Since access to information through our computers has expanded, the computer has come to play more and more of a role in our lives, yet most of us understand it (let alone the Internet) considerably less than our cars.  We’re unsure of the distinction between a worm and a virus.  *.cab files are something programmers talk about.  We hear of phishing attacks, don’t know what to do, and click on links anyway, whether in our e-mail from people we “know” or on web pages like MSN or Yahoo!

 

I’ve recently been most impressed with Norton.  I’m not impressed with McAfee and haven’t been for a long time.  There are free anti-badware suites out there (and the more sophisticated ones do things like file cleanup, defragmentation and a lot more)…with documentation that unfortunately has to be aimed at the more sophisticated user.  The more sophisticated user is the rarity.  Norton has both the easy setup and the support to back it up.  Symantec is the corporation behind Norton.  I was recently astonished at support for Norton Save & Restore, which is a backup solution.

 

I think I spent $19.95 on the product.  There was no expiration date (I can’t say whether that’s true of current versions because I haven’t yet checked).   The problem involved validation of a valid product (that had previously been validated–on a previous computer).   We kept getting errors on input of the code for it.  “We” meant I actually installed the software for remote control from Symantec and allowed a technician (who showed actual OS and product understanding) to try.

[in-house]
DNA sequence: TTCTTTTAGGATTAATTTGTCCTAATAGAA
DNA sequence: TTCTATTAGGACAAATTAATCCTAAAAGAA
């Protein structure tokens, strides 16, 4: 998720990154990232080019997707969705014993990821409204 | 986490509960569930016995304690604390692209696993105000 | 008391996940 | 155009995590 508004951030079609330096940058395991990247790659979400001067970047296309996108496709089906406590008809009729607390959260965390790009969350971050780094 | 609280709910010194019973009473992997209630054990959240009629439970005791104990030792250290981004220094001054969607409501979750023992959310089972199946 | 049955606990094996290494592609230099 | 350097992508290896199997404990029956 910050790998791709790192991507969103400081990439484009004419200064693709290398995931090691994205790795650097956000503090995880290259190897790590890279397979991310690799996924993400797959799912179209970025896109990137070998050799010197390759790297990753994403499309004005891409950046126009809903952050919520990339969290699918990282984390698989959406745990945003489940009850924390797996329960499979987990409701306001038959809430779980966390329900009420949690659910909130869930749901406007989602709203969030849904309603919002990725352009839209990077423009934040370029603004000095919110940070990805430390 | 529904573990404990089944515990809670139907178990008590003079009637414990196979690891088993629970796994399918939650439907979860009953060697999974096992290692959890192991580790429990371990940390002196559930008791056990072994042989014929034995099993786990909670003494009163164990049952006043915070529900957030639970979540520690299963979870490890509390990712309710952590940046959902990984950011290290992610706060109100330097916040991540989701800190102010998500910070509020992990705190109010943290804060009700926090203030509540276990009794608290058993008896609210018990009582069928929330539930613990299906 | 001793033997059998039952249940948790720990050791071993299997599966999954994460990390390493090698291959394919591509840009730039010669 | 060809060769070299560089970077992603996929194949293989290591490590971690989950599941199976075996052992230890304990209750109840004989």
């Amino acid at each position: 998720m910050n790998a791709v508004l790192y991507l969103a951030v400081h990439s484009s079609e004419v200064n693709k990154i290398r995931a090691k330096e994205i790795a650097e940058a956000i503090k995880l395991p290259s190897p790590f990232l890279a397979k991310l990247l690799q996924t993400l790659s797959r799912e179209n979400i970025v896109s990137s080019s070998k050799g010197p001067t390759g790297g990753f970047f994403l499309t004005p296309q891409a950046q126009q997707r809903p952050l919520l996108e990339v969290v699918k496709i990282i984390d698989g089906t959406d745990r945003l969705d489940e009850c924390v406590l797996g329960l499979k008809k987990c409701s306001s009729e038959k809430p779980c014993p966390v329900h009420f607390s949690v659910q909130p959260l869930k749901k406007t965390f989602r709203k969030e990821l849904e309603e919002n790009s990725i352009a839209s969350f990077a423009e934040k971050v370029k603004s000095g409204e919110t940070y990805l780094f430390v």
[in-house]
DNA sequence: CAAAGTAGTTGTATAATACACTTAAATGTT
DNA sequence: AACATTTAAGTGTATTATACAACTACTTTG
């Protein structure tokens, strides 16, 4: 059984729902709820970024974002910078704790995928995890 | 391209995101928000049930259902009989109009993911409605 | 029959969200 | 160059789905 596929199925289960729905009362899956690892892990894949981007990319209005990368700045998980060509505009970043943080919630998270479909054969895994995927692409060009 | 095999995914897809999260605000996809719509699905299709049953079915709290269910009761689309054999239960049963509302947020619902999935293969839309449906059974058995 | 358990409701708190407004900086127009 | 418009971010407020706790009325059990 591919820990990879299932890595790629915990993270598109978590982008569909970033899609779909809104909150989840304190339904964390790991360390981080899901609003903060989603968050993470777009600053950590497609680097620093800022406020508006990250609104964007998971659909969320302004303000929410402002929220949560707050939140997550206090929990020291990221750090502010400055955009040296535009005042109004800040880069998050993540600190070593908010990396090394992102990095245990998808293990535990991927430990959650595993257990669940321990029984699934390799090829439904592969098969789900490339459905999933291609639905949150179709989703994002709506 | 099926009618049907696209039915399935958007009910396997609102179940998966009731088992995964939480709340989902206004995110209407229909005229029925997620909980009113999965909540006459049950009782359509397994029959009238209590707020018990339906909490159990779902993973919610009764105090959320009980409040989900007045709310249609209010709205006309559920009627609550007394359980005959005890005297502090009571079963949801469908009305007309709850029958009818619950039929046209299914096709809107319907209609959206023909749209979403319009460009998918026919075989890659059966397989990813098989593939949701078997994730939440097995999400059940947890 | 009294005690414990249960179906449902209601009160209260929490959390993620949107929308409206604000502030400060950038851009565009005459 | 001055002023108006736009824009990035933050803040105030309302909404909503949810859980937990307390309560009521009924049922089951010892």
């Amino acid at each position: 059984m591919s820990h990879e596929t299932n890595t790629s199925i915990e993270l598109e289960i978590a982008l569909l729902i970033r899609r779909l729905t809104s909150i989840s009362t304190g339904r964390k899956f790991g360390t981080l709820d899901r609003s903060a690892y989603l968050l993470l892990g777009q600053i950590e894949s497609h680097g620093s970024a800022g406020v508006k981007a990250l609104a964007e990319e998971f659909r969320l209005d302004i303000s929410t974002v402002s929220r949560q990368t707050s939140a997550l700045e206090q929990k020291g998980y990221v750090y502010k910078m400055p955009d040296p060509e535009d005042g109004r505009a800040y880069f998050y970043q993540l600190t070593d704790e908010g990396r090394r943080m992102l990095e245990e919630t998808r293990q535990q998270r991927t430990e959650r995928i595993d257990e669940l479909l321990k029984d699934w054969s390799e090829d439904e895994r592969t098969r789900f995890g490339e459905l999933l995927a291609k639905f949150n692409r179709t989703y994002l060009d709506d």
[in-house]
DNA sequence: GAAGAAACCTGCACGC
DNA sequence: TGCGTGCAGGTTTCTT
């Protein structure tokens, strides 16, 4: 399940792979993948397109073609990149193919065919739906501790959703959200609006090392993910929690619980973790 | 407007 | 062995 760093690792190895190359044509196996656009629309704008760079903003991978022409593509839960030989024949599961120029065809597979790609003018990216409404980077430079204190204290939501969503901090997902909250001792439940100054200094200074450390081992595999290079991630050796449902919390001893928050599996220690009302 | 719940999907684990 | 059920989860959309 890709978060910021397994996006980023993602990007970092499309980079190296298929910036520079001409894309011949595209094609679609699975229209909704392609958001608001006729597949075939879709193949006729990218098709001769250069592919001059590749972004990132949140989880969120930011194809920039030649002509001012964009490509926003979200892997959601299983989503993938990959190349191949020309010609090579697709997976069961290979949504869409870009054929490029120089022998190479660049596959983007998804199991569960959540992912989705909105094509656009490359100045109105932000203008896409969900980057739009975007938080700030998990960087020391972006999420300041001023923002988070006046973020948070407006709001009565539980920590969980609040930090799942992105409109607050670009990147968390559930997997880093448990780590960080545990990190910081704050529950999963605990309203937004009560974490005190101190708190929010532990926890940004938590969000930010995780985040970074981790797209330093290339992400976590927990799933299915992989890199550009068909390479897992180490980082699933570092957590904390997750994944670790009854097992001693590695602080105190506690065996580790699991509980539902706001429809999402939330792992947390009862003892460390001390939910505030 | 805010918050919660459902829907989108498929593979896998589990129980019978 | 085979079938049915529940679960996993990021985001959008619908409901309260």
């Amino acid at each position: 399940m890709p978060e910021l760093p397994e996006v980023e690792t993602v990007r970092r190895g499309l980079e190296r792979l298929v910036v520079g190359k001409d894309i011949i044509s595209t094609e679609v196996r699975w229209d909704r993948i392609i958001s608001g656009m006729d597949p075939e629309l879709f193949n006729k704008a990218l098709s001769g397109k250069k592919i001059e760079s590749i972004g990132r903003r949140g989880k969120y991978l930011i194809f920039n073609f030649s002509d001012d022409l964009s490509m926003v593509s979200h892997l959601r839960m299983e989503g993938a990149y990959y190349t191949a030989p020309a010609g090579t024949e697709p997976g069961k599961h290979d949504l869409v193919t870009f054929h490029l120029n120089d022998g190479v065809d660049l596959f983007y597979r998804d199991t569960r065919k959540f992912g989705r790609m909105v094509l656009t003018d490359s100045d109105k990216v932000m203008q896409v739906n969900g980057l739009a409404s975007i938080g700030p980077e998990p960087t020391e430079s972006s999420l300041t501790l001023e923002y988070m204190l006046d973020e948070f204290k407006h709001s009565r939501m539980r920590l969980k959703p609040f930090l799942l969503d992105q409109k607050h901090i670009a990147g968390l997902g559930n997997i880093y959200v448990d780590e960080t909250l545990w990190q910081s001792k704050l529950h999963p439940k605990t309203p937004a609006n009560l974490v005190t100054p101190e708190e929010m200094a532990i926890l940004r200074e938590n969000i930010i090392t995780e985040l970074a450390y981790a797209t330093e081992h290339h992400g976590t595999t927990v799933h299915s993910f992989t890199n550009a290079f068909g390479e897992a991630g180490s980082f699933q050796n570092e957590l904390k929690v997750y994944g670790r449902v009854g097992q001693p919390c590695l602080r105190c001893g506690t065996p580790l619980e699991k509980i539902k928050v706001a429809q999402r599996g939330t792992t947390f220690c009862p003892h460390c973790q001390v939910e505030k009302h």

As it happened, he and I couldn’t make it work.  In the meantime, it turned out I’d been hit by a Netsky virus (and I’m going to have a further note on protection momentarily) so I had to reinstall Windows, and such.  And they called back!  We got it installed with a functioning backup.  Interestingly enough, it matched the code we’d been trying all along, but that’s another story.

 

I agree with current analysts that for web-surfing we’re going to have a web-based OS, practically.  What I do know for right now is that at this time and point web-based backup makes actual sense.  Consider Norton 360.  And as far as price goes, consider what happens when something happens that you don’t understand and there is no backup.  Forums can be quite frustrating.

 

Because you will get hit.  You will lose a drive; almost undoubtedly you’ll get hit by a virus or worm or some other sort of badware.  The loss of information in a society where information has become the medium of value is the loss of “money” and other value indicators.  Think about it.  And I’ve actually advertised Symantec twice in this blog.  I’ve never done that except with free software.

–Glenn

June 18, 2008 at 5:23 pm Leave a comment